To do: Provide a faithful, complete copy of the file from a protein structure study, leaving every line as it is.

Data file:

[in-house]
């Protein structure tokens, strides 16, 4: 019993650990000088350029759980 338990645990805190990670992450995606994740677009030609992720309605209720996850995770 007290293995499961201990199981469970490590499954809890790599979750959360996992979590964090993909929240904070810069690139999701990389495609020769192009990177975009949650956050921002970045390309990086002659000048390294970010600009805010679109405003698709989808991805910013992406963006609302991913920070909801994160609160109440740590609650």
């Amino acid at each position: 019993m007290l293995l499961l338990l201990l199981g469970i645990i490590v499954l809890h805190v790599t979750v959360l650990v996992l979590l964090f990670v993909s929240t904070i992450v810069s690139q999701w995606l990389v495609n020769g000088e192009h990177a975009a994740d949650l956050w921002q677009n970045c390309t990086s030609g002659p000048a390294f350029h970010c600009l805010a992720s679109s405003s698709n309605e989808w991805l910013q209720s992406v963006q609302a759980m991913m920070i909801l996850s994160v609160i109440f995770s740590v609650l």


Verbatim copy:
[in-house]
């Protein structure tokens, strides 16, 4: 019993650990000088350029759980 338990645990805190990670992450995606994740677009030609992720309605209720996850995770 007290293995499961201990199981469970490590499954809890790599979750959360996992979590964090993909929240904070810069690139999701990389495609020769192009990177975009949650956050921002970045390309990086002659000048390294970010600009805010679109405003698709989808991805910013992406963006609302991913920070909801994160609160109440740590609650």
């Amino acid at each position: 019993m007290l293995l499961l338990l201990l199981g469970i645990i490590v499954l809890h805190v790599t979750v959360l650990v996992l979590l964090f990670v993909s929240t904070i992450v810069s690139q999701w995606l990389v495609n020769g000088e192009h990177a975009a994740d949650l956050w921002q677009n970045c390309t990086s030609g002659p000048a390294f350029h970010c600009l805010a992720s679109s405003s698709n309605e989808w991805l910013q209720s992406v963006q609302a759980m991913m920070i909801l996850s994160v609160i109440f995770s740590v609650l």